Armed private security officers have been hired to protect worshippers and keep the peace at the Sikh Temple in Hughson because of rising tensions between two factions that disagree over management of the facility.
An 11-member executive committee charged with managing the financial affairs and operations of the temple was overthrown earlier this month and replaced by 11 other temple members who appointed themselves the interim committee.
During a temple meeting Sept. 7, a dispute ensued between members of the committee and people who soon after formed the takeover committee. The dispute centered around the bylaws of committee elections and the manner in which the elected committee was spending the temple’s money, according to Dupinder Bajwa, a member of the takeover committee.
Bajwa said the confrontation even became physical, punches were thrown, and the meeting was terminated. Since then, verbal disputes have erupted at Sunday worship and some members have been seen carrying baseball bats and hockey sticks, according to both sides.
The morning after the meeting, takeover committee members changed locks at the temple, took possession of the collection box and appointed itself the interim committee, according to Jagtar Singh of the elected committee.
But Bajwa said his committee has no control over the temple’s bank accounts, which he claims the elected committee continues to maintain and has used for personal gain. He said he spent his own money paying an electric bill and a priest’s salary since the takeover.
Michael Ijams of law firm Berliner Cohen’s Modesto office is representing the temple in a lawsuit against it by one of its members. The lawsuit and a countersuit by the temple centers around the bylaws in question.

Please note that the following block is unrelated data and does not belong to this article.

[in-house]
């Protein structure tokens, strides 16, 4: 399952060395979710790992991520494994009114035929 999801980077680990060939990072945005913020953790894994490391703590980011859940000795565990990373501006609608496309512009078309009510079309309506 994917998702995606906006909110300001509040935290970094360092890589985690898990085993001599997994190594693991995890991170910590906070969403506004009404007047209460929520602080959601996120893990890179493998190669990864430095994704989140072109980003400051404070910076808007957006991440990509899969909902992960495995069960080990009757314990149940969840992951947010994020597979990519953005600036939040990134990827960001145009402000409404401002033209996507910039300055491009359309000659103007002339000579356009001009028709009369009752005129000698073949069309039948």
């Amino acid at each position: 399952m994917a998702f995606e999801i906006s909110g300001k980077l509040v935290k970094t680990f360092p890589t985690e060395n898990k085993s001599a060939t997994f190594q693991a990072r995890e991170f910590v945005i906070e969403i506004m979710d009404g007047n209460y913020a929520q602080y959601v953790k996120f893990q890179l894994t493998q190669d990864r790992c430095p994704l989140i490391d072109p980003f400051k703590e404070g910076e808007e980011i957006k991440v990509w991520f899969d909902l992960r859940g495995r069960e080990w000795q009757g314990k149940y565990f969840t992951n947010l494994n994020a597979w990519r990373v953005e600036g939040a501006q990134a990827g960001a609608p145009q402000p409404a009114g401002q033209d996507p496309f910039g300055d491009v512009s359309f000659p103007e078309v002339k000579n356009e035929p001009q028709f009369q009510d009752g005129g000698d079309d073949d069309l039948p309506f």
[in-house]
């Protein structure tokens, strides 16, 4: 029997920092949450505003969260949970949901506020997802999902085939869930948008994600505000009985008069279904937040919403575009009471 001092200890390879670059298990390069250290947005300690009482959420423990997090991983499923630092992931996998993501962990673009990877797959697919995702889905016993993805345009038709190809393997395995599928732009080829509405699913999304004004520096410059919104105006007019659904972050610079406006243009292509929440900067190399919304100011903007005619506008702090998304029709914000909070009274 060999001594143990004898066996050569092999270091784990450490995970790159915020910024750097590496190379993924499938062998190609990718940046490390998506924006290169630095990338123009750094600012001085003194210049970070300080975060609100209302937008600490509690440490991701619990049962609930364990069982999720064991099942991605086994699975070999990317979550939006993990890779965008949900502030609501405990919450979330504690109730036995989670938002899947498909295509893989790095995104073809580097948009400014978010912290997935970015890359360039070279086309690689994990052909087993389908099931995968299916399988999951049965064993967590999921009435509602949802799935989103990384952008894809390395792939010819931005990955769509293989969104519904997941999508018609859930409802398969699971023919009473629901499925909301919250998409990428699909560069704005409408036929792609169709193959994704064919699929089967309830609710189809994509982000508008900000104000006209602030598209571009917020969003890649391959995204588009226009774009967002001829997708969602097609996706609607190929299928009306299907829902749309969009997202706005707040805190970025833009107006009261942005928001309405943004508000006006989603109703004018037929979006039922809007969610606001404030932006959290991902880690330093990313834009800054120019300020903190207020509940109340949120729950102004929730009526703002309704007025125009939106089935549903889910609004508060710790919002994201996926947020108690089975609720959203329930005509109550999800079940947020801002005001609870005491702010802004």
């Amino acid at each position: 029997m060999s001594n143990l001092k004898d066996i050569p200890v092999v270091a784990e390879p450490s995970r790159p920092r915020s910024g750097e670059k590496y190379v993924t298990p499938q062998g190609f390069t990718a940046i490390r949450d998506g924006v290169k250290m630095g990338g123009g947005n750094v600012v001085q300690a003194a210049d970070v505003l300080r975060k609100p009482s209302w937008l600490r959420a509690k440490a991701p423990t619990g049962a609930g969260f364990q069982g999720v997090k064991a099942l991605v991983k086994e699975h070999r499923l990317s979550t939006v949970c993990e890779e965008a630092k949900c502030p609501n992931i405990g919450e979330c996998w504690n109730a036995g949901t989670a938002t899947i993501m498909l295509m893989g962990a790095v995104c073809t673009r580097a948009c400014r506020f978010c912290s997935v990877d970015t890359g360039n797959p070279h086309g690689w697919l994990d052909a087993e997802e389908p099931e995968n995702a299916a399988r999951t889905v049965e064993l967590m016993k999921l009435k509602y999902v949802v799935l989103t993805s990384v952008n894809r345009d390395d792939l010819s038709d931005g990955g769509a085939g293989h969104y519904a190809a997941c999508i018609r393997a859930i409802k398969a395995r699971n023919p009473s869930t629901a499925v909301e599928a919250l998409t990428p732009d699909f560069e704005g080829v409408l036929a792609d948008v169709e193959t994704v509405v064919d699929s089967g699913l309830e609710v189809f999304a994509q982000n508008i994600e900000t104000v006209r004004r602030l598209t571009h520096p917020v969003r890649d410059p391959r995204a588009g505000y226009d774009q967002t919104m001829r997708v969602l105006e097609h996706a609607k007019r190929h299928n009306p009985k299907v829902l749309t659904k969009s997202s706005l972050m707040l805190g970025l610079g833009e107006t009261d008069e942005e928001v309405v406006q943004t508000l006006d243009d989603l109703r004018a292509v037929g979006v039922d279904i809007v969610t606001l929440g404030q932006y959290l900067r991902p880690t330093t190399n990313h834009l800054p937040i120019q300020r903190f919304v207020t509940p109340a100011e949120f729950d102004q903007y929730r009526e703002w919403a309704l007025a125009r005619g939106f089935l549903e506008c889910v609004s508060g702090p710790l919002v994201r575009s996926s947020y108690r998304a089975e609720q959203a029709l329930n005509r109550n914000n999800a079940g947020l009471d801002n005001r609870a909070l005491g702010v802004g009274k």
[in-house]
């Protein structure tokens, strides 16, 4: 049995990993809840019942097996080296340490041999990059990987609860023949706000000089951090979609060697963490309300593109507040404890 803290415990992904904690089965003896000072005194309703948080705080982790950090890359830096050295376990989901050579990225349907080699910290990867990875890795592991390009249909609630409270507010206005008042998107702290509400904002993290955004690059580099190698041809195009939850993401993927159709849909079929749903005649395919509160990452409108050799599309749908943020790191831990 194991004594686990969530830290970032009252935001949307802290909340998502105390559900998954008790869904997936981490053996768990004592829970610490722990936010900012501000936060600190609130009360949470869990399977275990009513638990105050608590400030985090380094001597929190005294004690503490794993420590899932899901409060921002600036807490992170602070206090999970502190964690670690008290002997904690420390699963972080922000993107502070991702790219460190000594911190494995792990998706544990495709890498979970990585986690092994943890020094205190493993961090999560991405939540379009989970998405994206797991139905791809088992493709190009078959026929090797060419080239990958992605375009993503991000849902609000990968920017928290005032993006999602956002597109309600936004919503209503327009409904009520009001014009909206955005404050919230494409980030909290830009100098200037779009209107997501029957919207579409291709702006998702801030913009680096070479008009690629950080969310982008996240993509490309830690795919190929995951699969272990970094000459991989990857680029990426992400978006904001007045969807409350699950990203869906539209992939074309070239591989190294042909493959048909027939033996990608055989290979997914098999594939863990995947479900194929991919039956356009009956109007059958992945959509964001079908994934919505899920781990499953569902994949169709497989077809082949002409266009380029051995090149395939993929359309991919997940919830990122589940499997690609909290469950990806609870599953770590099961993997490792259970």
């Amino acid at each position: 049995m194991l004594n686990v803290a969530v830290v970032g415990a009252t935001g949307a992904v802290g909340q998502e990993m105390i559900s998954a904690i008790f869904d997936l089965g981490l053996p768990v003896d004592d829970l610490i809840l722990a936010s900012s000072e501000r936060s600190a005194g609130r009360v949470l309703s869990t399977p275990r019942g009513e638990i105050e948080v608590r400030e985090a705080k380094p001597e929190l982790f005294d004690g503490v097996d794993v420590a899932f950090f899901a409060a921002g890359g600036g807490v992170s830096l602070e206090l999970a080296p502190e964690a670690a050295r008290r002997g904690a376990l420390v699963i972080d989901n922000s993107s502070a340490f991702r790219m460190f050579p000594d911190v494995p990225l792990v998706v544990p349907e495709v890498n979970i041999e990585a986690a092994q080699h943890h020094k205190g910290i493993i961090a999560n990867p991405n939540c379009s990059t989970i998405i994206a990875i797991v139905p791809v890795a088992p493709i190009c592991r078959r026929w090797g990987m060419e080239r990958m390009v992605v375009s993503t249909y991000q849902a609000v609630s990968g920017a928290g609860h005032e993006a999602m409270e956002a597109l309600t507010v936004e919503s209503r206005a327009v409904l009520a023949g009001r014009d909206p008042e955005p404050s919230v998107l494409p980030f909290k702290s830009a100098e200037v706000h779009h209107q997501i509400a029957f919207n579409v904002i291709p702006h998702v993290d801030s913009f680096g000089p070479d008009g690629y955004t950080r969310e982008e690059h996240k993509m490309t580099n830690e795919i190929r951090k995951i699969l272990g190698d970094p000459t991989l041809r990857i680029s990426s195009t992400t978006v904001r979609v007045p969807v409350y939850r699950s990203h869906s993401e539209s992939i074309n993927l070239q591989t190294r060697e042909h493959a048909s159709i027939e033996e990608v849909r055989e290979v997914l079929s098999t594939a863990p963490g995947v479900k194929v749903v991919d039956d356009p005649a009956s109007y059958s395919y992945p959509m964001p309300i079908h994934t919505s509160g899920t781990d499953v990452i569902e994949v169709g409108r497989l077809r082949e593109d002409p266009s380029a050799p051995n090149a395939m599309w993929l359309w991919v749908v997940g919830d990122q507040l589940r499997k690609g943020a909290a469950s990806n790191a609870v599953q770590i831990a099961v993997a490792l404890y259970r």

“The bylaws that they presently operate under were drafted by non-lawyers 25 to 30 years ago,” Ijams said. “The bylaws are contradictory as to who votes and how the committee is elected. … The bylaws are, A, ambiguous and, B, outdated.”
Ijams sent a letter to the takeover committee on behalf of the elected committee demanding that it cease operations and return the cash box, but he hasn’t received a response.
Stanislaus County Sheriff Adam Christianson said deputies responded to the Sept. 7 dispute. “We mitigated a verbal disagreement between two parties but we are not going to get involved in a civil problem,” he said.
Since the takeover, friction between the two groups has mounted.
Christianson said he was asked by members of the temple to assign deputies to provide security during Sunday services to prevent violence between the two groups. Christianson said no.
Bajwa hired Ontel Security, which Sunday will provide armed security officers whose primary responsibilities will include “protecting property and life, as well as ensuring the peace,” according to Chief of Security David McCann.
Typically, more than 500 members of the congregation – which draws from the Modesto-Hughson-Ceres area – attend Sunday services.
Christianson said he encouraged the groups to get together and settle their differences.
There is no indication from either side that will happen in the near future.